this, its final season, the kids of The Brady Bunch are trying their
darndest to keep it perky, but are as weary as the tired plots that sputter
out as the series crawls to a close. However, don’t stick a fork in it yet –
the show never even charted in the Top 10 during its five years in prime
time, but once it became an afternoon rerun staple…well, you know the story
of a lovely lady.
Here, the actors are phoning in their performances, and doing so on a rotary
dial land phone.
Don’t blame cousin Oliver – the real jinx of this final season is that the
TV world of the 1970s has moved on, without inviting the Bunch along. The
kids truly want to get with it – you can see it in their faces and in their
far-out clothes – but producer Sherwood Schwartz is keeping them trapped in
a Pleasantville of the fifties (but with earth tones and plaid trousers).
While the rest of their generation is getting stoned and running wild in the
streets, the Bradys are going on double-dates to the pizza parlor. While
their peers are attending arena-sized rock concerts, the Bradys are
synch-dancing on a local TV talent show in what seem like pajamas (but
they’re just seventies clothes).
attempt to keep the goods from spoiling is about as effective as Sam the
butcher’s meat locker (incidentally, we find out this season that Sam’s last
name is Franklin, not The Butcher).
Still, to keep it real, we get mildly intolerant references to the high cost
of meat, and even Peter gets all angsty on us by musing, “wallpaper is so
meaningless in the scheme of things.”
However, by 1974, the era of the charming-kid sitcom is over, and the Bradys
are the last ones out, turning off the fading, flickering light due to the
Schwartz did make an attempt to appeal to the new television tastes, which
we see here. The Kelly Kids, a spin-off involving two boring honkies
adopting three orphans of a rainbow of colors, failed to move onto the next
season’s TV schedule. And thanks to the success of Archie Bunker, we even
get to hear a toilet flush in the shared Brady bathroom. Even though we
don’t raise an eyebrow now, this was quite shocking in its day.
most topical subject that is thrown at us is the earth-shattering
controversy of women drivers, to which Marcia comments to Greg, “that’s a
typical male chauvinist reaction. You’re prejudiced against female drivers!”
sex, which by the early seventies was finally allowed to spread through
television like an unchecked STD, was seeping its way into the double-bagged
Brady home: when having to learn Spanish for a client, Mike asks Carol, in
the series’ most obvious double entendre, “Shall we habla espanol
together?” To which Carol purrs, “I’ll habla with you anytime,
señor.” Send the kids out of the room, fast.
Bobby – the best Brady – gives us a peek into his deepest sexual
complexities when he tells his brothers, “I’d rather kiss a basketball or a
catcher’s mitt than any dumb old girl.” And this wasn’t even elected by
TV Guide to be “a very special episode.”
little cousin Oliver, however, who blows the entire series out of the water
by asking a nervous Carol about the birds and the bees. After she promises
to delve into it after dinner, Oliver confides, “You know, Cindy, I think
your mother has a hard time discussing sex.”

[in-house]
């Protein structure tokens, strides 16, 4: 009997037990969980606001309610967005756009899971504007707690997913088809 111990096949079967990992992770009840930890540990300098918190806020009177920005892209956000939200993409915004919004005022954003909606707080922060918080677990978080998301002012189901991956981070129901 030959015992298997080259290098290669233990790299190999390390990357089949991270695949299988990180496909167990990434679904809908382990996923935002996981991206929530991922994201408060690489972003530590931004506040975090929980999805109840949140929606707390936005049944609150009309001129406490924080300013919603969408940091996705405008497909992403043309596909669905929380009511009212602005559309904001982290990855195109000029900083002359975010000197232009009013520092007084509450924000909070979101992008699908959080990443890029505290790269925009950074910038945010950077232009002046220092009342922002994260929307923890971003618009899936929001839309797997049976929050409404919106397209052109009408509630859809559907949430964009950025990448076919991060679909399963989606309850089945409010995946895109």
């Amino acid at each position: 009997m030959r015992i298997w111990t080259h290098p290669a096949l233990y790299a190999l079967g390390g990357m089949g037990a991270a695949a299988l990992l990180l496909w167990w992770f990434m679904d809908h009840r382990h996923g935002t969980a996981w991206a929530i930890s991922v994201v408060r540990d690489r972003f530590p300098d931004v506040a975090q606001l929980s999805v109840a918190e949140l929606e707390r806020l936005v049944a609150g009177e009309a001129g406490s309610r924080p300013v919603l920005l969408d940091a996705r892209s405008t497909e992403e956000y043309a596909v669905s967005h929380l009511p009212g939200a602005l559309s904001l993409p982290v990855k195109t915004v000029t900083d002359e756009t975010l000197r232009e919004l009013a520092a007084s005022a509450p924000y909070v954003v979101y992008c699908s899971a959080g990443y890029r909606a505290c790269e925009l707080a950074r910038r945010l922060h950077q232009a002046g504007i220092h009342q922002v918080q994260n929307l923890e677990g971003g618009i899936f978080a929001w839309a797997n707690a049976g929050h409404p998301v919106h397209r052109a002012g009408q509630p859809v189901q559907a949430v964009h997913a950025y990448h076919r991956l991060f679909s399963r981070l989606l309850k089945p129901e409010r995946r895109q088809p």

flapjack-eating, UFO-spotting, chores-swapping, mascot-swiping,
Charleston-dancing, Joe-Namath-worshipping, rabbit-breeding,
model-airplane-building gang gives us a sentimental goodbye to a world that
will be gone forever once cancellation sets in, and we only have our modern,
snobby, superior selves to blame. Except for reruns and DVDs, a world this
side of Huck Finn is not coming back. Ever. Are you happy now?
Examine it from two angles: the series can be either charmingly tranquil
(try it in place of Percocet), or disturbingly antiquated (are TV kids that
much more natural today?). But let’s face it: even at this late stage, maybe
just a few of these final episodes are funny.
Brother Peter posing as Phil Packer, a “swinging guy from another high
school,” is a riot as he tries to get through the night with a fake mustache
and a girl clearly out of his league. And no, you’re not dreaming: those are
the Bradys running through an amusement park outside of Cincinnati, playing
tag team racing to get Dad’s architectural plans into the hands of a client
(as always, Mike always wins the bid).
that same episode, your assignment is to listen for Maureen McCormick to
pronounce the word lunch as leeeeunnnnch, and add this to her
vocabulary list (school as skeeeuwl, mature as
matchur, werewolf as wore-wolf).
Contrary to how it must look, Peter is not stoned when he can’t remember his
sister’s name and that he’s allergic to pie but he eats it anyway; the
simple explanation is that it’s not even Peter! He has an exact twin at
school whom he’s only just met, and nobody, not even his own parents, can
tell the difference between them. This is called “running out of ideas for
plots,” and yet somehow, it’s still kind of funny. It just is.
have to love them, though. A family who works so hard to get Davy Jones and
Joe Namath to come to their house, and who still has a huge problem with the
American Revolutionary traitor Benedict Arnold, can’t be all bummer. And if
you think you’re so above it all, ask yourself this: could you clean your
own house as cheerfully and as intensely as Alice? Watch her at work and do
the same: we can make the world a whole lot brighter.
Ultimately, all of you must turn yourselves around and face it, even in this
fifth and final season: it’s classic. And as Carol says at the resolution of
yet another mishap, “Well, as long as everybody’s happy, I guess that’s all
that counts.” Damn straight. And as superior as you think you are to the
Bradys, you will never get them out of your head. Ever. They win.
©2006 PopEntertainment.com. All rights reserved.
Posted: December 12, 2006.